Watching Major League Pickleball (MLP) a few weeks ago got me thinking about “team” sports. Many of us played team sports in our youth. Basketball. Baseball. Volleyball. Soccer. At its core, participation in a team sport involves learning to work with others in order to achieve a common goal.
It builds camaraderie amongst teammates. And friendships. It involves rooting for one another. And encouraging each other when the chips are down.
An Individual Sport that’s also a Team Sport
Before my foray into pickleball, I played tennis in both high school and college. While the strategic, tactical, and executional in-match adjustments were individual (it’s an individual sport) and rested solely on me (or me and my partner, if playing doubles), high school and collegiate tennis still had a critical team element to it.
As a team, we were trying to reach 5 match wins first. These 5 match wins could come from any combination of the 6 singles matches or 3 doubles matches.
And then, when the matches were over – win or lose – we celebrated together and simply enjoyed being a part of something bigger than ourselves. A team. It was so much fun!
World Team Tennis
Over the years – since 1973, to be exact – professional tennis has attempted to replicate this team concept with the creation of “World Team Tennis.”
World Team Tennis is a mixed-gender professional tennis league played in a team format – with each team trying to garner the necessary number of “set” wins (amongst different configurations consisting of men’s singles, men’s doubles, women’s singles, women’s doubles, and mixed doubles) to defeat the other team(s).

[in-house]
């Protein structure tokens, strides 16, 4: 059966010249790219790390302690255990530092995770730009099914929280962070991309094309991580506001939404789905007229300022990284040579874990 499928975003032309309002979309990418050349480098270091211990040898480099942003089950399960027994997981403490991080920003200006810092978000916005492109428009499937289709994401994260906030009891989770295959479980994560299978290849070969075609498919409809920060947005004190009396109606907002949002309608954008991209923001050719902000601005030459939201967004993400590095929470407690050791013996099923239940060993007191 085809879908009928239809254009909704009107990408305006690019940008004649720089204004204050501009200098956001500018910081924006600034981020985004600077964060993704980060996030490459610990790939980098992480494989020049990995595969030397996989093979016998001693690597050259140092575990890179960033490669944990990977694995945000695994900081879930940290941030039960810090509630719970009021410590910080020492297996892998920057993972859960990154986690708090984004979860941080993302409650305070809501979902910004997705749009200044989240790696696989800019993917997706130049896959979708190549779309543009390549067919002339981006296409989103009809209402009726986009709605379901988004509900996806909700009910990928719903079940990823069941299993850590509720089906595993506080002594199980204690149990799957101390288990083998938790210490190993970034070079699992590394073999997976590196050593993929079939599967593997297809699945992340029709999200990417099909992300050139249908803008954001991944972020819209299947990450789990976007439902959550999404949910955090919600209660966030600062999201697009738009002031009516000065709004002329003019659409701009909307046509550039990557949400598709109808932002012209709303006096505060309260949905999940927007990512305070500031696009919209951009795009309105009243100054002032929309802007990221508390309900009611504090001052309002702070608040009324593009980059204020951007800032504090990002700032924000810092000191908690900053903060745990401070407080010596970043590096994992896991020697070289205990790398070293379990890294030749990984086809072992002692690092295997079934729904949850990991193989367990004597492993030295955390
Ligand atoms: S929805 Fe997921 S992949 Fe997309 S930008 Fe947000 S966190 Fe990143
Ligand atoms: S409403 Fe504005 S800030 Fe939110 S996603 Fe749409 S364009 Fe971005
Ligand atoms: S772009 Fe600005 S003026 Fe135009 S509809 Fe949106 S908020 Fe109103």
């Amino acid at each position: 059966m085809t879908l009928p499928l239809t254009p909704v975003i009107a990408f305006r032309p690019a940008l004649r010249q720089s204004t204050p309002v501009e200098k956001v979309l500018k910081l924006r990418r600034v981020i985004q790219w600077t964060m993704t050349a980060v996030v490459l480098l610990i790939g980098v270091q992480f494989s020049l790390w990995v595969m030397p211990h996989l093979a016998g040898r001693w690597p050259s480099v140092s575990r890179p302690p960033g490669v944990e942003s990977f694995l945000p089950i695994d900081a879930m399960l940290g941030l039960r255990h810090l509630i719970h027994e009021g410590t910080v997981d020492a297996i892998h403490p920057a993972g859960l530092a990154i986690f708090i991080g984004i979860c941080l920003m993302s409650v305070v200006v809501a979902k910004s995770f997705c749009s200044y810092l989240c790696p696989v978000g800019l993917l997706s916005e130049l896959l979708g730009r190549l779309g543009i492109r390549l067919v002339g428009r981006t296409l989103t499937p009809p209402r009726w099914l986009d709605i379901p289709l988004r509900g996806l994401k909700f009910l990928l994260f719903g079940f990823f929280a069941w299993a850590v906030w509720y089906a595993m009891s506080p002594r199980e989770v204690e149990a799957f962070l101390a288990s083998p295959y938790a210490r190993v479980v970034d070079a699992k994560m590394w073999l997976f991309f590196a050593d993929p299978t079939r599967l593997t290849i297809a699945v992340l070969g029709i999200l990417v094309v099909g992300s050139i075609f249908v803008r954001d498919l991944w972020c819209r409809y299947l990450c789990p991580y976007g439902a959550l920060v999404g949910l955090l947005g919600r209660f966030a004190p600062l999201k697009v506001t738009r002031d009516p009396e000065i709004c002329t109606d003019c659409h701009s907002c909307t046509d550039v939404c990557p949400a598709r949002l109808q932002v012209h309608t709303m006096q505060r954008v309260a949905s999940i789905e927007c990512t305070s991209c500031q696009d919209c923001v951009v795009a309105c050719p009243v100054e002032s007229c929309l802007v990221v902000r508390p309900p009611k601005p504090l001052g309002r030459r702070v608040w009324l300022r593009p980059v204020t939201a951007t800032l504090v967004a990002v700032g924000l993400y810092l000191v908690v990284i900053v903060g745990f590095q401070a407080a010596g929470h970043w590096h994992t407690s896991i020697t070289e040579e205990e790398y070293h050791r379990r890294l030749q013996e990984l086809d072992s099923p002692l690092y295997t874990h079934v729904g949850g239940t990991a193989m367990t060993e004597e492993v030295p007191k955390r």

At the end of the “season,” the two teams with the most match wins play each other for the King Trophy, named after World Team Tennis co-founder, Billie Jean King.
Team Pickleball and MLP
No doubt, using World Team Tennis as a blueprint, Major League Pickleball (MLP) officially launched in September 2021. With 8 teams in the inaugural league, an MLP draft was held on October 1, 2021, to select each team – with each team comprised of 2 men and 2 women. The 8 teams then competed against each other in this event from November 5-8 with the winning team winning the Pritchard Cup, named after the founder of pickleball, Joel Pritchard.
Match configurations in Major League Pickleball were as follows: (1) men’s doubles game, (1) women’s doubles game, and (2) mixed doubles games. Each game was played to 15 points (win by 1). In the event of a 2-2 tie after the gender and mixed doubles play, a final singles match was played to 15 points in which each of the 4 team members took turns playing four rally-scoring points. In this final tie-breaker game, once one team reached 14 points, however, rally scoring was discontinued and points were only won by the player serving.
The debut of MLP was, by all accounts, an unmitigated success. The “team” element is what made the event so appealing. Players who don’t normally partner together were playing together.
The Future of Pickleball Team Tournaments & Pickleball Team Leagues
With the extraordinarily successful debut of Major League Pickleball, tournament directors and league commissioners are, no doubt, taking notice. It was something unique and special. For four days, players were not just playing for themselves – they were also playing for their teammates.
I’m wondering if we’ll see more “team” pickleball events locally in the future. I kind of hope so.
The tournament or league could be run manually – or, like other tournaments and ladder leagues – could be run with tournament/league software.
What do you think? Do team leagues or team tournaments sound fun? We would love to hear your feedback.
See you on the courts.
>>READ MORE: Pickleball Tournament Formats<<
Todd is the talent behind PickleballMAX. He knows pickleball and demonstrates it on the court as a 4.5 – 5.0 player. In addition to creating content and running the PickleballMAX business, Todd is IPTPA Level II certified. As an instructor at the Ohio Pickleball Academy, he instructs students and runs adult and youth clinics. He also manages tournament desks throughout the tri state for tournaments ranging from 100-500 participants.